Meridian Star

Local News

November 17, 2013

Zone, quadrant system in place for MPD

MERIDIAN —     Meridian Police Department Chief James Lee said his officers were getting worked to death and for that reason he has changed some aspects of the department.

    "We were getting hammered!" Lee said. "Our call volume was outrageous and the officers on the streets were being run from one side of the city to the other. Something had to be done."

    Enter the zone and quadrant system.

    Lee said with the support of the Meridian City Council members and Mayor Percy Bland, he expects to hire eight to nine more officers in the coming days. If that happens, and the officers become certified through the Law Enforcement Academy in Pearl, that will go a long way in providing a much stronger police force on the streets to protect the residents, Lee said. When those officers do hit the streets, they will be placed in one of four zones of Meridian.

    Lee said the zone and quadrant system is in place now and his department has already seen a decrease in call volume and improved response times. Lee said within each zone there are four quadrants. Each quadrant will have an officer in place for 90-day stretches. By doing this, Lee said the officer will become intimately familiar with his quadrant, the people who live there, and be better able to interact with the citizens.

    "The officer will be encouraged to get out of the car and shake hands with the residents," Lee said. "Meet the people and really do what police are supposed to do which is community policing."

    Lee said each quadrant will be made up of about 10 city blocks.

    A recent survey, Lee said, shows that the high call volume under the old system was putting a strain on police officers. He said July, August, and September were the worst months.

    "Since we went to the zone/quadrant system, and with the assistance of Central Dispatch, we have cut down on much of that volume and shortened the reaction time of officers getting to the trouble spot," Lee said.

    Reaction is the buzz word not only for this new concept but for the "See Something, Say Something" anti-crime initiative Lee and Bland have been pushing for several months. Lee wants the residents to give the police a chance to react to a situation rather that have to make up ground after a crime has occurred.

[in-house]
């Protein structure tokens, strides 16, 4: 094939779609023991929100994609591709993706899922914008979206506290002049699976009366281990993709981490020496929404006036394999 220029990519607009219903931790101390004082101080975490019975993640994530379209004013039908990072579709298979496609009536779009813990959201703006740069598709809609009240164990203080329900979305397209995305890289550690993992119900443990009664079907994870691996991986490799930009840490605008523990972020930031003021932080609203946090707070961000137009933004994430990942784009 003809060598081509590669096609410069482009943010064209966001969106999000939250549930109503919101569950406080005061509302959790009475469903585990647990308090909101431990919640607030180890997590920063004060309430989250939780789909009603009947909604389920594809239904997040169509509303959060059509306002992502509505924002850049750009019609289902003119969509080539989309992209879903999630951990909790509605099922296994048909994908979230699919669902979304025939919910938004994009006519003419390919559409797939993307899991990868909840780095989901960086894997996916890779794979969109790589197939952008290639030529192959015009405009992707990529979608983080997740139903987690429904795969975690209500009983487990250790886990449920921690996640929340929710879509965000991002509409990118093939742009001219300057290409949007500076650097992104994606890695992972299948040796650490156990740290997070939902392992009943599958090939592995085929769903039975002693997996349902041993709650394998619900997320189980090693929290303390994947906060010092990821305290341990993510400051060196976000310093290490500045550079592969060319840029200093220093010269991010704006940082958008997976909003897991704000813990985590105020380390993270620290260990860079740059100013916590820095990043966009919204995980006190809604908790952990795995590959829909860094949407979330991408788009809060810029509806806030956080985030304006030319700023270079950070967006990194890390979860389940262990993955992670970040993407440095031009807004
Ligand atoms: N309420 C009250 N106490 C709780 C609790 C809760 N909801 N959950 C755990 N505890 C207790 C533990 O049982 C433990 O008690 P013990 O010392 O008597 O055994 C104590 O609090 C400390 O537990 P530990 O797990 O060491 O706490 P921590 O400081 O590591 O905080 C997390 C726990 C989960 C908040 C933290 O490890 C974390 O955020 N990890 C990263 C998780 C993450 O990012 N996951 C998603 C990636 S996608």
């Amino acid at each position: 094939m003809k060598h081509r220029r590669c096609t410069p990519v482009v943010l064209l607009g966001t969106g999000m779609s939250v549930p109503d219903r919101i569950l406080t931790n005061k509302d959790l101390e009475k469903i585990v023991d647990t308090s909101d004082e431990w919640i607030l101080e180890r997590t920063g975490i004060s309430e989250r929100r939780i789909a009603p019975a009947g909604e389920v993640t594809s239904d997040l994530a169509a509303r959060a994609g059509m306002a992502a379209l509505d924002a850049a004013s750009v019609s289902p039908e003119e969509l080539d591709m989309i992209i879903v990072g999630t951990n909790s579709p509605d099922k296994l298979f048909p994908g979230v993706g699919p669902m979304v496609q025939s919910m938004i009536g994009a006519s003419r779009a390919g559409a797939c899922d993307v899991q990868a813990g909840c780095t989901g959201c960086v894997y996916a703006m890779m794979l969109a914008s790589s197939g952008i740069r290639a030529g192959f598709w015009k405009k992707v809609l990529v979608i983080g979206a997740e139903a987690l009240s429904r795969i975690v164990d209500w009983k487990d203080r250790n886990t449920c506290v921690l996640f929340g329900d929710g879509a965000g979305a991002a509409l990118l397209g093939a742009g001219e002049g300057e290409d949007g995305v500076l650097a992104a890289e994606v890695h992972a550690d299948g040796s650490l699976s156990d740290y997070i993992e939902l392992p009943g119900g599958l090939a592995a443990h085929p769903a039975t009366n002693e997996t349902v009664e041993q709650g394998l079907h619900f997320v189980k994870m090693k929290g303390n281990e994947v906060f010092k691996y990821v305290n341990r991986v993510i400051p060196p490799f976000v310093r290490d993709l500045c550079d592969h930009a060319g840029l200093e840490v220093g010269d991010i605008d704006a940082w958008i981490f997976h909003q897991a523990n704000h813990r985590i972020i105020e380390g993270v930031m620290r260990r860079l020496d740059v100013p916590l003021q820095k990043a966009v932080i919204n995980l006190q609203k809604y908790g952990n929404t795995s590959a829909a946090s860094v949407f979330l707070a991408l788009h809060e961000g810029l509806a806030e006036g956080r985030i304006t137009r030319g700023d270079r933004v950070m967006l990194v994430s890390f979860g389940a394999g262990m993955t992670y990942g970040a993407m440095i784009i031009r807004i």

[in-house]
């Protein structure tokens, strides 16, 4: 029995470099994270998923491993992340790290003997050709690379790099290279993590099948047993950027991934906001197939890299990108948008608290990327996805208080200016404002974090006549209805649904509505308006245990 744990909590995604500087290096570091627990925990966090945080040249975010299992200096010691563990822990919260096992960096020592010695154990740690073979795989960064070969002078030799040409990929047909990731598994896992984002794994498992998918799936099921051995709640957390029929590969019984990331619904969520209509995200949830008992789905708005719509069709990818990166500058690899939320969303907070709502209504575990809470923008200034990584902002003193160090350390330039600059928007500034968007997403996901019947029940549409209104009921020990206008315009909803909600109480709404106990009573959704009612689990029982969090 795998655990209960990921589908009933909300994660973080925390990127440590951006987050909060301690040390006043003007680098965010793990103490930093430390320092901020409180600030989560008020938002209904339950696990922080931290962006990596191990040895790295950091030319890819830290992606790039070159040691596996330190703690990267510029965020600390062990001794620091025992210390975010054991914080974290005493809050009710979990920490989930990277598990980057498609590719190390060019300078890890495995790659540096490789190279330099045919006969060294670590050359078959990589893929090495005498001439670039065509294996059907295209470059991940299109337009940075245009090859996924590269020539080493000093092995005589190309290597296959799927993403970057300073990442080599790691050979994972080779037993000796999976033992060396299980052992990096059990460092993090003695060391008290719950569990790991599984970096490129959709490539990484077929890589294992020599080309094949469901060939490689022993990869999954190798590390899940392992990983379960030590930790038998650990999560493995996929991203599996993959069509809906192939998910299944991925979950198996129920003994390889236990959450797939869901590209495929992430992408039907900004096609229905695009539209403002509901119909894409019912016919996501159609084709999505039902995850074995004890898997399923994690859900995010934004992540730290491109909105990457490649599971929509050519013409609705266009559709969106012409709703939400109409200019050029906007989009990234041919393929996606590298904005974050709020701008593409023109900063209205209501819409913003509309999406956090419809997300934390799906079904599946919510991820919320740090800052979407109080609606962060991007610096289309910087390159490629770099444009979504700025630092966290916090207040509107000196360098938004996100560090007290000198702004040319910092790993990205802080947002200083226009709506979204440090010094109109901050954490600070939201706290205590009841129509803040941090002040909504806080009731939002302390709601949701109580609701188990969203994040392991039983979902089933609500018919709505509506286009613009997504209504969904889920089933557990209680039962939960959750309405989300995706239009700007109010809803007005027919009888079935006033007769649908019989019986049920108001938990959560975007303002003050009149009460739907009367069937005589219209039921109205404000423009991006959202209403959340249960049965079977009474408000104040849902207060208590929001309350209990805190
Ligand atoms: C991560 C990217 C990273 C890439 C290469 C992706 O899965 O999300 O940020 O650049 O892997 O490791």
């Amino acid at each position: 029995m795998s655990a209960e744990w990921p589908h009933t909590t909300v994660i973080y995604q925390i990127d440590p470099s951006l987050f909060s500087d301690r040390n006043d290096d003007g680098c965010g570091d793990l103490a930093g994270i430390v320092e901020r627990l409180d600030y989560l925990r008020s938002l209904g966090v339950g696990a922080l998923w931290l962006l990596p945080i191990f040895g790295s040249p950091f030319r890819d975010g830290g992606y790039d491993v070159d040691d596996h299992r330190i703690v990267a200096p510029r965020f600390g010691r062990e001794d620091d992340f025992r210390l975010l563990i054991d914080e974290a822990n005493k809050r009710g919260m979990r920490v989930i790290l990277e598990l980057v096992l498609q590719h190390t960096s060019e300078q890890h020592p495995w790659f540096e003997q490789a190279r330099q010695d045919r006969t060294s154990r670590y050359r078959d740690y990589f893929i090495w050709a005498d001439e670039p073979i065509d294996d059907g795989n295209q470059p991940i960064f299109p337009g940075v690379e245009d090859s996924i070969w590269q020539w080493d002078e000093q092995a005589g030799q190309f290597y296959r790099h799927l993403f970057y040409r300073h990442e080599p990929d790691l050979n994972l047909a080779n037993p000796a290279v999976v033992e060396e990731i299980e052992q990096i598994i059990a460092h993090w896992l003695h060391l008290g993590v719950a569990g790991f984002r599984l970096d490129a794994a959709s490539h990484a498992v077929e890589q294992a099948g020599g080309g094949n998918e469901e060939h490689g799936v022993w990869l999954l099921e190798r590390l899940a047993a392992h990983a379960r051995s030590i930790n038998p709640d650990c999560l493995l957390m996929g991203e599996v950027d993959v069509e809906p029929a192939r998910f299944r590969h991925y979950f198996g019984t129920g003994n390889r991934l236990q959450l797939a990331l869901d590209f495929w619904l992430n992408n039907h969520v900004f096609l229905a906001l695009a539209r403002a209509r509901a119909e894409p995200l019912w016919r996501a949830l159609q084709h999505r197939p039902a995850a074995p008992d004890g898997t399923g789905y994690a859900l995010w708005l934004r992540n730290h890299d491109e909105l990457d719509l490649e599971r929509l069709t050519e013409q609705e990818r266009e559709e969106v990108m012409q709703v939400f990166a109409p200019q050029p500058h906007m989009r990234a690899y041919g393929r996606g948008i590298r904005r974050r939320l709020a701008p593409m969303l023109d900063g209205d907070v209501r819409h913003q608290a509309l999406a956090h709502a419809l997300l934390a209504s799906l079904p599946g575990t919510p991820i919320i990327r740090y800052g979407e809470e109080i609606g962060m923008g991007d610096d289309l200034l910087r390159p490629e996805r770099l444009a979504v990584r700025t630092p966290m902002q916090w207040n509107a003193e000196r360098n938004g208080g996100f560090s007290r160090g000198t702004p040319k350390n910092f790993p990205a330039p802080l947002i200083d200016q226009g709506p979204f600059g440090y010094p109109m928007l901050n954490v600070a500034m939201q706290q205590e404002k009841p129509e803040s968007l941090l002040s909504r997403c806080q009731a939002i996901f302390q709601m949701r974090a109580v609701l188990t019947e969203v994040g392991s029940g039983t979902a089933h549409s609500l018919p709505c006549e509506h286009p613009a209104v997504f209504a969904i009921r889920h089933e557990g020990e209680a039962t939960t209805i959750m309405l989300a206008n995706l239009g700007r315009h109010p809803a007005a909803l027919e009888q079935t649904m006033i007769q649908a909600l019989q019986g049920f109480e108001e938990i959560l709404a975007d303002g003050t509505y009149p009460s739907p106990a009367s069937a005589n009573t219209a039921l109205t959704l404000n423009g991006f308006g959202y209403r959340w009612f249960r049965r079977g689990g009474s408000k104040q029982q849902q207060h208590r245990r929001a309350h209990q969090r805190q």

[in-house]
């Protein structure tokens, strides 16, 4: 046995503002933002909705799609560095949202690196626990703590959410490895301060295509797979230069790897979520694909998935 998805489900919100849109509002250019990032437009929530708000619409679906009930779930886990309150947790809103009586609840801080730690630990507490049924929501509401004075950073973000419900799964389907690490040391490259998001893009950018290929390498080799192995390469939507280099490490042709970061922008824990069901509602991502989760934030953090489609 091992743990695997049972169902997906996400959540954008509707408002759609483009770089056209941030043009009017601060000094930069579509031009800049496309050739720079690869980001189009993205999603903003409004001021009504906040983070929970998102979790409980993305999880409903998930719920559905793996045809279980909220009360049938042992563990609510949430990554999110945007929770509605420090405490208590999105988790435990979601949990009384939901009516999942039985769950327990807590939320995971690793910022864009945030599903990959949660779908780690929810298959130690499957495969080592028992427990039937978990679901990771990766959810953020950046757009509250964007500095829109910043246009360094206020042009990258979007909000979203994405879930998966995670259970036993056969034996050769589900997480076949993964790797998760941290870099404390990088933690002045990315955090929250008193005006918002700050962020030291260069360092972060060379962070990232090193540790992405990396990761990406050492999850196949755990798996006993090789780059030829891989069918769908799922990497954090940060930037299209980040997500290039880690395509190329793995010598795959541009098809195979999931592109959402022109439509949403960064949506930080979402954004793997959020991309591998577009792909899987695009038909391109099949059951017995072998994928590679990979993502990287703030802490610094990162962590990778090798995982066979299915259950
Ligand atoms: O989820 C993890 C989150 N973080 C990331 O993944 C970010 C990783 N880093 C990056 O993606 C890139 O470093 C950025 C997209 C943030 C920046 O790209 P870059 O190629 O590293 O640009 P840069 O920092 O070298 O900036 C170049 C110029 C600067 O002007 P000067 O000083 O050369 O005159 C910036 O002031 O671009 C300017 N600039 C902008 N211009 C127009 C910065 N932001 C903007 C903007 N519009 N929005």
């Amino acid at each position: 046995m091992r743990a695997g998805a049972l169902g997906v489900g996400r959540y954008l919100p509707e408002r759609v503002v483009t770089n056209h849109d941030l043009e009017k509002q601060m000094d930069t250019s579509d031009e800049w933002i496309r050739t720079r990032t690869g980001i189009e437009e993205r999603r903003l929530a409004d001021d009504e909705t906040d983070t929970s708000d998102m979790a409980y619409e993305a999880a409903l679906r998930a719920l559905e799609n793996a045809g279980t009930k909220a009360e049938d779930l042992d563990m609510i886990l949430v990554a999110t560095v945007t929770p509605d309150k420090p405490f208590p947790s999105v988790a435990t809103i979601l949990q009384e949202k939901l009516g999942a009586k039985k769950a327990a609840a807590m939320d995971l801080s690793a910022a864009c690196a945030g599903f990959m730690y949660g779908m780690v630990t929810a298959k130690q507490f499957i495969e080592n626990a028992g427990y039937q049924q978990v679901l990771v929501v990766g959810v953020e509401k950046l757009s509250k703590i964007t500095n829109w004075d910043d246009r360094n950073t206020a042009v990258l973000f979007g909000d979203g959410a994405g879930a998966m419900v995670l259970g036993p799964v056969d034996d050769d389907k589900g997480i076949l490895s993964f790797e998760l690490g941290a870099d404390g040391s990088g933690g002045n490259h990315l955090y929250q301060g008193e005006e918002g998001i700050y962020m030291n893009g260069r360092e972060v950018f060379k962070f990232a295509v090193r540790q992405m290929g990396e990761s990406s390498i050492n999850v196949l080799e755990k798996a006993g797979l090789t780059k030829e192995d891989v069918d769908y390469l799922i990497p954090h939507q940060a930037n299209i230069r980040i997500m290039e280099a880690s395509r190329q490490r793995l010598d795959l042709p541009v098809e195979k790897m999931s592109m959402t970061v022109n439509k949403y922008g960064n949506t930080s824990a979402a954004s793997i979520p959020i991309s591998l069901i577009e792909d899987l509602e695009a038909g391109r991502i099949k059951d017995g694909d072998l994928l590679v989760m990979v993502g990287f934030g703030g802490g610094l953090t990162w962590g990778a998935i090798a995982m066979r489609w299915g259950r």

"That is the whole idea behind the 311 system we have in place now," Lee said. "No longer can a person say, 'I don't want to call because they will know who I am.' Now you call and no one knows who you are, where you are, or anything about you."

    Residents can dial the 311 number when they see something suspicious and police can react immediately. The system is set up so there is no caller ID and police have no way of knowing where the call came from.

    The 311 only works on land lines right now. Lee said he hopes in two weeks the cell phone service will be in place.

    "We know we are going to get some bogus calls but we are also going to get some very good tips about suspicious activity we haven't been getting before," Lee said. "That is the exciting part of this."

    Lee is convinced with the addition of more officers on the horizon, the 311 call system, and the zone and quadrant system he has in place, crime will be reduced.

    "The zone/quadrant system will put the officer in the general area. The 311 system will tip the officer to the possibility of a crime about to happen, and the number of officers available to get there quickly will really make it hard on the criminal element," Lee said.     

    Lee will host two seminars to explain the 311 call system to residents. The first seminar will be Thursday, Nov. 21, at the Boys and Girls Club. The second will be Friday, Nov. 22, at the Temple Theater. Both start at 5:30 p.m.

    Lee encourages everyone to come to one of the seminars where he will further explain how the program works.

    "I feel that we're all part of this team," Lee said. "I want to make the citizens of Meridian understand the call is not going to lead back to them. They can expect me to make them understand that I want to make our policemen responsible to the public for their safety."

    Lee said he will explain whenever someone makes a call to the 311 number, there are specific things, information, that needs to be conveyed clearly. He said if the caller remembers these three words — who, what, where — then officers will have the basic information they need to react.

    "People need to realize if they see someone walking along the street looking into cars, that is a reason to call us. It is probable cause for us to ask those people what they are doing and why," Lee said.

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